Written by Harry Ruskin and Niven Busch.
Directed by Tay Garnett.
It’s old, moralistic Hollywood that comes to Frank Chambers’ rescue, that sets Cora Smith’s soul free out in the ocean. The screenwriters believe a confession before a priest and a late-night swim are preferable to darker, nihilistic ends for Frank and Cora, and this generosity of spirit springs from the absolute necessity for justice to be served. But get this: it’s not the murderers but the Law who really comes off badly here, those supposed guardians of justice who in fact joke and gamble in the presence of a blind lady. In the end, justice may be served, but it’s dirty lawyers who administer it! Ah, I love old Hollywood for just this: the moralistic restraint it imposed and the social (and moral) subterfuge that restraint inspired.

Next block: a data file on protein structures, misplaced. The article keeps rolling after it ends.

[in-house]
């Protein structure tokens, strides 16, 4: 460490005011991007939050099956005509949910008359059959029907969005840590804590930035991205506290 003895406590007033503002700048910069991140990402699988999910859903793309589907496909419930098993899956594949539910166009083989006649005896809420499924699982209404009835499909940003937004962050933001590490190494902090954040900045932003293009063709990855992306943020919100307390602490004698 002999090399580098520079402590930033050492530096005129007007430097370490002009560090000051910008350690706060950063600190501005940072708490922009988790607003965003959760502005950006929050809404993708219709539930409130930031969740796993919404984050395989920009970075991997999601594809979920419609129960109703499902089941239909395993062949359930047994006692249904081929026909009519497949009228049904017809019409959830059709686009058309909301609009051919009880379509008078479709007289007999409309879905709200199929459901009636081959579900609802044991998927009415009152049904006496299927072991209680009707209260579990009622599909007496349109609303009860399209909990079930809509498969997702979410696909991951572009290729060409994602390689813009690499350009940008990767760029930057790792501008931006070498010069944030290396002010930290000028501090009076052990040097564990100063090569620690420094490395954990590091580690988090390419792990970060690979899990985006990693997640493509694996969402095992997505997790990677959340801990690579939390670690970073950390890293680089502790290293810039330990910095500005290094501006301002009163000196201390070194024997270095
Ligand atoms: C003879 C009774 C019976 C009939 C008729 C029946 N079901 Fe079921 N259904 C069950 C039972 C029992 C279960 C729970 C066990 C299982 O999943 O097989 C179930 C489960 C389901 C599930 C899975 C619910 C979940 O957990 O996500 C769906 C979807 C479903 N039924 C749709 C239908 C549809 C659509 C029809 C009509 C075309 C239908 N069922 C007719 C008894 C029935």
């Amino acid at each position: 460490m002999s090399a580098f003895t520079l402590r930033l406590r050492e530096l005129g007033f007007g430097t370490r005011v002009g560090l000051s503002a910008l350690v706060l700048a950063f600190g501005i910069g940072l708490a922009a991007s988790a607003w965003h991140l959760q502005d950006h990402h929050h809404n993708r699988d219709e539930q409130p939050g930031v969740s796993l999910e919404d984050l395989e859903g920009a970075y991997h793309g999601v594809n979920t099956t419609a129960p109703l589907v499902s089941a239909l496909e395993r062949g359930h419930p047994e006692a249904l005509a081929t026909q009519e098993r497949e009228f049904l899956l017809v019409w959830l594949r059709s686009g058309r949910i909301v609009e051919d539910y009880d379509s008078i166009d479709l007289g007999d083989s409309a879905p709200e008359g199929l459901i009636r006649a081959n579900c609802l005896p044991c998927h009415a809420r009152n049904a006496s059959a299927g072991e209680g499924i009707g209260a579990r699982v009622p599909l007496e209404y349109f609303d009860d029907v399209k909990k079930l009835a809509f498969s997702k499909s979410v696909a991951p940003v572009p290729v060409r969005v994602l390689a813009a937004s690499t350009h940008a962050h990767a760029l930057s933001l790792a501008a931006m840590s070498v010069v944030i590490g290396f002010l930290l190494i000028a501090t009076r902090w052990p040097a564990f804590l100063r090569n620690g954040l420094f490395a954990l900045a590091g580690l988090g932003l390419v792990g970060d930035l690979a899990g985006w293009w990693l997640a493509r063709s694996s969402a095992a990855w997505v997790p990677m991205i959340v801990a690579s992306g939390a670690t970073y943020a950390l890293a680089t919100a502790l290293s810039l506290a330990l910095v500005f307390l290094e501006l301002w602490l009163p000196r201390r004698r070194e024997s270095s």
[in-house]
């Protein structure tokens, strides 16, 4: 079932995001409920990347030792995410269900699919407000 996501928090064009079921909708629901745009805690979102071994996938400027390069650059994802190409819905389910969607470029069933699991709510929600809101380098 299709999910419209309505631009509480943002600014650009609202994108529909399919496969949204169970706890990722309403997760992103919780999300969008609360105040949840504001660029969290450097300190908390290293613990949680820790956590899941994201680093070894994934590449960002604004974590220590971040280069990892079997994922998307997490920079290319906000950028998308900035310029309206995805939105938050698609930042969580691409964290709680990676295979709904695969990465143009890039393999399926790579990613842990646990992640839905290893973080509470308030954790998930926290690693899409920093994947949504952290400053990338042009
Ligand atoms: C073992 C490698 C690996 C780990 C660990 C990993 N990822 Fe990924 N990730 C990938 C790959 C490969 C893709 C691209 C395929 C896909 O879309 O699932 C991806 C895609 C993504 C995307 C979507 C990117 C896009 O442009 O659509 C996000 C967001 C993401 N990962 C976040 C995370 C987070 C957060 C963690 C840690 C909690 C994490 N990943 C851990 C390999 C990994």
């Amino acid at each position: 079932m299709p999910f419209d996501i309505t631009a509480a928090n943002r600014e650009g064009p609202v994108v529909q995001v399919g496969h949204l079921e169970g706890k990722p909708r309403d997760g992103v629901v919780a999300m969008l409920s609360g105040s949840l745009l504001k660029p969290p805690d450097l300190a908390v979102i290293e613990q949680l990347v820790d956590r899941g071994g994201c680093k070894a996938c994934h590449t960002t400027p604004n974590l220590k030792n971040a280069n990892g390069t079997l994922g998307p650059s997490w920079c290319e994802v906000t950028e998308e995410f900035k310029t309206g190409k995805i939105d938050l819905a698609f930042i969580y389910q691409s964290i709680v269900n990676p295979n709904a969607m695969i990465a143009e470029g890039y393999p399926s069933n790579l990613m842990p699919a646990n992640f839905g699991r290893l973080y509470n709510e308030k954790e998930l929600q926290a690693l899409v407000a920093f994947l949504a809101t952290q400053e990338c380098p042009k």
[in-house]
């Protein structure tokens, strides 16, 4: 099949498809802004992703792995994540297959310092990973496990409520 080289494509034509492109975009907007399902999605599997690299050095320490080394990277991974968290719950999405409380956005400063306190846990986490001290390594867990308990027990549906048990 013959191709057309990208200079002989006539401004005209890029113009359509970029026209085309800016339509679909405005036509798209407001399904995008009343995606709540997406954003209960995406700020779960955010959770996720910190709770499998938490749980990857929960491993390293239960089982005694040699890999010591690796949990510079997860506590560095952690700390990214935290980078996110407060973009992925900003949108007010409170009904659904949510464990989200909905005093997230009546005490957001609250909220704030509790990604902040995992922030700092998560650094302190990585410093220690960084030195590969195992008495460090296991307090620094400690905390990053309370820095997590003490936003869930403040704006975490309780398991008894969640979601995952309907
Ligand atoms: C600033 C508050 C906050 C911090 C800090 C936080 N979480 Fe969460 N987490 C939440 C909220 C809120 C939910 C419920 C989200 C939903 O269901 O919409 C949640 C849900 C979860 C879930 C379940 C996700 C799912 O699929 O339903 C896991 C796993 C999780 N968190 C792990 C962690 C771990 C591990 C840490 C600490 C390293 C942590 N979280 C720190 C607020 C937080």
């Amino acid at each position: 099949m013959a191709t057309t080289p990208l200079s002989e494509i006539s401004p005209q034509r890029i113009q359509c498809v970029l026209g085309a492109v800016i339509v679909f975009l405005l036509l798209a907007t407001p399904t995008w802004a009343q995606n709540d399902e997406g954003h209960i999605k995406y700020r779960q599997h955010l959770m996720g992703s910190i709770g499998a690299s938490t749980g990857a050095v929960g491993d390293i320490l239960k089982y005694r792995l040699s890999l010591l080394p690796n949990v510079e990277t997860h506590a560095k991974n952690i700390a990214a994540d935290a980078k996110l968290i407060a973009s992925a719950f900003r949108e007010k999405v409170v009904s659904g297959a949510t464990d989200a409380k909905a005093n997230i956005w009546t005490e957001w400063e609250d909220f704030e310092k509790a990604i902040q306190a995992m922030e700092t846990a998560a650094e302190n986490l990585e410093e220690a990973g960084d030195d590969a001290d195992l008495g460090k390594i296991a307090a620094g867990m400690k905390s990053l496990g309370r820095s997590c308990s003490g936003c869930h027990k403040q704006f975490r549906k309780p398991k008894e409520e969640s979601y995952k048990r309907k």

“Stealing a man’s wife, that’s nothing, but stealing a man’s car, that’s larceny.” — Frank Chambers